Contributed by C. David Chaffee of fibertoday.com
San Diego—The OFC Executive Forum here presented a mixed picture of industry prospects—noting there are growing broadband requirements, yet flat carrier cap ex funding and an optical components industry still in need of some consolidation. The Forum was well attended.
Verizon Vice President of Network Architecture Stuart Elby said the company has plans to build fiber plant for its LH routes. The goal is to have networking operating at no lower than 40 Gbps or 100 Gbps. Packet switching will be used to interconnect the backbone routers. Elby hopes the network will be built by 2011 or 2012.
Overall, cap ex funding for FiOS and other projects will be flat in coming months, Elby said. “It hasn’t decreased dramatically this year,” he observed. Besides, Elby continued, a lot of FiOS is based on construction cost. The most expensive thing we do and pay for is IP routing, said Elby.
Despite the fact that it controls 73.4 percent of FTTH business in Japan, NTT has yet to gain a profit and will not reach break on FTTH until 2011, according to NTT’s Kou Miyake. “We spent a huge amount of money to build FTTH,” said Miyake. “It was very expensive.” However, NTT is making some progress. For example, five years ago it took an average of four hours to do an FTTH install. Today, it takes about one hour.
NTT has served more FTTH customers than DSL clients since 2006 and now is second behind Softbank in its total DSL clients, with a 36.3 percent share. NTT now has more than 20 million FTTH customers, Miyake said.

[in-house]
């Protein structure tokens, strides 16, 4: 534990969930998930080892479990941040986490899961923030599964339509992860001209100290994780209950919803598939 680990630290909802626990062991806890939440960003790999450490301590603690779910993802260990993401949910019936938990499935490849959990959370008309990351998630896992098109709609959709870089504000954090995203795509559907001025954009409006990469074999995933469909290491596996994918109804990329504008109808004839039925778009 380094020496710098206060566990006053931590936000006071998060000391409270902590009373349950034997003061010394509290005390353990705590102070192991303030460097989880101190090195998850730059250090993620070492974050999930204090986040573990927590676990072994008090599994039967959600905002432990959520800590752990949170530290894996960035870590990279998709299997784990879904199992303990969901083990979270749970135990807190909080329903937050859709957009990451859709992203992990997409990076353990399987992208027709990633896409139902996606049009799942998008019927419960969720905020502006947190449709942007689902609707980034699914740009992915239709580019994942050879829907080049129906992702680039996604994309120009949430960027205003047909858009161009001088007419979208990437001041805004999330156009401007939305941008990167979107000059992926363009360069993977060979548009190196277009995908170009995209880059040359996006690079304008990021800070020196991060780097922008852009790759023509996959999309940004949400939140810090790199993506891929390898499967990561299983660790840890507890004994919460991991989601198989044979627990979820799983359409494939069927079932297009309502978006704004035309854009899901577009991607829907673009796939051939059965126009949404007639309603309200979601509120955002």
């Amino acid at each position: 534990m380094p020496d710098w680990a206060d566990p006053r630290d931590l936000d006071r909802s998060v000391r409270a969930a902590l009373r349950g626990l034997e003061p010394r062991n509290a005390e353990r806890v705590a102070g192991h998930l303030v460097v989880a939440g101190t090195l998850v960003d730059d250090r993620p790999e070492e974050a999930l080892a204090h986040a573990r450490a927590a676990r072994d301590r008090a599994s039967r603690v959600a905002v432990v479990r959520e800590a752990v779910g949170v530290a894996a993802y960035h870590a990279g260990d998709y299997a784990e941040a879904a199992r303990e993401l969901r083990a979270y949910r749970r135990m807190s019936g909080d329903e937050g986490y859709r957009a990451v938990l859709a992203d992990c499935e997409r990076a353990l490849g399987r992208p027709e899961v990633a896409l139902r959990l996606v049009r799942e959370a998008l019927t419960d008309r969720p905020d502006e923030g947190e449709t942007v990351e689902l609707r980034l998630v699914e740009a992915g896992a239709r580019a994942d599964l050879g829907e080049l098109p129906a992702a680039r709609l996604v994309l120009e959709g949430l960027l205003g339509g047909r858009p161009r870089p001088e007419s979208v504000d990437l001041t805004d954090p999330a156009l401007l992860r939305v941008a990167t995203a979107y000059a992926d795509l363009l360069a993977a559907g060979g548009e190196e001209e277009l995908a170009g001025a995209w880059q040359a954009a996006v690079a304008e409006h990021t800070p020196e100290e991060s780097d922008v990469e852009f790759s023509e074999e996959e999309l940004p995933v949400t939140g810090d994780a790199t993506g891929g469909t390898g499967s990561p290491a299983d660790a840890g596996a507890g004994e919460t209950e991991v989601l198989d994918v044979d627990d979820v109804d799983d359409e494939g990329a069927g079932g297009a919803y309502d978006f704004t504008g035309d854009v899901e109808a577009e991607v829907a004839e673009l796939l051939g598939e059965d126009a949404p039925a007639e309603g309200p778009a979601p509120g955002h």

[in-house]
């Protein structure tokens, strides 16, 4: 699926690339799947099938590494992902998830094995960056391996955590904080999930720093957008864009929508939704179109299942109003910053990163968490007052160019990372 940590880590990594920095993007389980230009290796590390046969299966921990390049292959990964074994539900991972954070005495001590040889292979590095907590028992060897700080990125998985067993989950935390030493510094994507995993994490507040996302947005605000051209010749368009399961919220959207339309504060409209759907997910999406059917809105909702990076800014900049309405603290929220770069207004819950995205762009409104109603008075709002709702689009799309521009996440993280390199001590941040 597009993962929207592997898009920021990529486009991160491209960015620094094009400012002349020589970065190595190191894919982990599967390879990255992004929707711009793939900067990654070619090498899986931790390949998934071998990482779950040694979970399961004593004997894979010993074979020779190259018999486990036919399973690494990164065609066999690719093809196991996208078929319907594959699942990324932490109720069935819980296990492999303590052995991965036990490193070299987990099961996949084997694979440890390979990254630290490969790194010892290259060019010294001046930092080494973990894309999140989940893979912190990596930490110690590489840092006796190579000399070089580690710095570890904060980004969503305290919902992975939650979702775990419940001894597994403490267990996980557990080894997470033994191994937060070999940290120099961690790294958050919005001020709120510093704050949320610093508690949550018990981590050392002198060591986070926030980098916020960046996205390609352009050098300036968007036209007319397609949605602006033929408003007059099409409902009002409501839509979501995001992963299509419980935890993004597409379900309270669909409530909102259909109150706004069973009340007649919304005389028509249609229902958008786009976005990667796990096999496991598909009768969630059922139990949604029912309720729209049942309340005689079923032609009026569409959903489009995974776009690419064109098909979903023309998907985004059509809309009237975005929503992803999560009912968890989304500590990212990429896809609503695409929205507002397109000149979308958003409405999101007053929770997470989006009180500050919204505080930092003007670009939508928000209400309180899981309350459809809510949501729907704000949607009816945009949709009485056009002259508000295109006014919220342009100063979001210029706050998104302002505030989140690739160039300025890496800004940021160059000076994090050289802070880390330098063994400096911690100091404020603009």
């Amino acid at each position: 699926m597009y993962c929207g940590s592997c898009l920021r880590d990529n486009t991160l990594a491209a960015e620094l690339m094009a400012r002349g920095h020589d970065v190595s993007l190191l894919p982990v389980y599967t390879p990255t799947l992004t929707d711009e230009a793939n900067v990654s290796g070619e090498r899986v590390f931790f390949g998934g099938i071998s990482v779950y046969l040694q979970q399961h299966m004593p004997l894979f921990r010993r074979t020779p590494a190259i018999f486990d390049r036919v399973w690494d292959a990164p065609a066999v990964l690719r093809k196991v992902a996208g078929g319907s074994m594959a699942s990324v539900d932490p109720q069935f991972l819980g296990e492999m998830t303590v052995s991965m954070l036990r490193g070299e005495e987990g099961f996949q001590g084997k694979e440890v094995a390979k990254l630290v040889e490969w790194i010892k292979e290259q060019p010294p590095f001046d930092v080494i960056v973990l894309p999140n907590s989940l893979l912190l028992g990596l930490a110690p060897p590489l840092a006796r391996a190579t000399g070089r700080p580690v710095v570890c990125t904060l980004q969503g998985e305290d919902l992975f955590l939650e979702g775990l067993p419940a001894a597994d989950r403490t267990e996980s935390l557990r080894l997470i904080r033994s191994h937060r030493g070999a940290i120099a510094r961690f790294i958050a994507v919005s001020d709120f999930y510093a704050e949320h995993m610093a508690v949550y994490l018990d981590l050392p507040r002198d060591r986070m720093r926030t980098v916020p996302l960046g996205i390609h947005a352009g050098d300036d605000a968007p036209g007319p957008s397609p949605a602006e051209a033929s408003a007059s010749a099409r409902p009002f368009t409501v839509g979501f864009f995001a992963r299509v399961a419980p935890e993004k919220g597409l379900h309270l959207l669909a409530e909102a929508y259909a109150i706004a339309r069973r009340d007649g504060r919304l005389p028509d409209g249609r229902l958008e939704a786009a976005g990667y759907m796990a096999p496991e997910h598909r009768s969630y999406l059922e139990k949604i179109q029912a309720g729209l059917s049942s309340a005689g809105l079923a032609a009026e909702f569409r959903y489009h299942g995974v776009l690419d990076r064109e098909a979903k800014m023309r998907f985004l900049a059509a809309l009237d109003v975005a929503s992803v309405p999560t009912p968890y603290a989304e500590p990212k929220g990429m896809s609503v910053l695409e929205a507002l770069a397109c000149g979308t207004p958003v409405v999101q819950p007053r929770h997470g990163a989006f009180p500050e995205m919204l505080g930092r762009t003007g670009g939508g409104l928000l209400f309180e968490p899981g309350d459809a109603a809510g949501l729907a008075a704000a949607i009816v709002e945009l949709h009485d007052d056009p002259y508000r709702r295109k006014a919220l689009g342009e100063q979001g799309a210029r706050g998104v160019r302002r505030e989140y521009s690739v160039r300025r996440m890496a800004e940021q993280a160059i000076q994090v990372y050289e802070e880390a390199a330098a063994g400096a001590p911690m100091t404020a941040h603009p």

“We would buy 100 gig equipment if it were available today,” said Comcast’s Vic Saxena. Saxena said the company anticipates 100 Gbps equipment will be available by the end of next year after the standard has been developed. “Most of our deployment is now 40 Gbps,” said Saxena.
Elby said 40 Gbps equipment is in its third generation now and therefore prices are now “realistic.”
Miyake said NTT is “anxious” about the cost of 100 Gbps as it is first rolled out.
It is difficult for ECI Telecom to do business in Muslim nations because the ECI name must be eliminated in all product mentions, according to Laura Howard, ECI’s chief marketing officer.
The ROADM has redefined the transport layer, according to Cisco’s Surya Panditi. “We are defining the dynamic network, the converged NGN IP network.” This includes a WDM interface inside the router.
“We were in DSL,” said Panditi, “however it was very challenging for us to be profitable.” Cisco currently is looking for ways to be profitable. One product it has developed helps cable operators to use DOCSIS over fiber instead of just copper.
While several speakers identified video as the next killer app, Fujitsu Networks’ Steve Carlton noted that “video is not going to be 95 percent of business” and carriers that overbuild in that direction will have to bear the consequences.
Avanex Chairman and CEO Giovanni Barbarossa said the company will save $7 million per quarter after its consolidation with Bookham. “We were in discussions with six companies,” said Barbarossa, before deciding on Bookham. “We are creating a good working relationship between the two companies, which have two different cultures,” he noted. “It will be quite painless to the customer.”
“We are starting to see fiber go into slots where we always thought copper would be,” said Fariba Danesh of Avago Technologies. One includes high-speed computing but there are others. “It is a different dynamic, but fiber can start to tackle traditional copper slots.”
In this environment, Danesh said the company is reassessing its prospects but to this point has decided not to change its strategy. “Optical components is not a simple business and not for the faint of heart,” she noted.
To compound the challenging financial environment, Barbarossa said Avanex is carefully studying what customers it does business with. Avanex has lost about $600,000 since Nortel declared bankruptcy, Bookham has lost about $5 million and JDSU is down some $10 million. Barbarossa told us he still has hopes the money or at least a portion of the money will be paid back if Nortel stays in existence.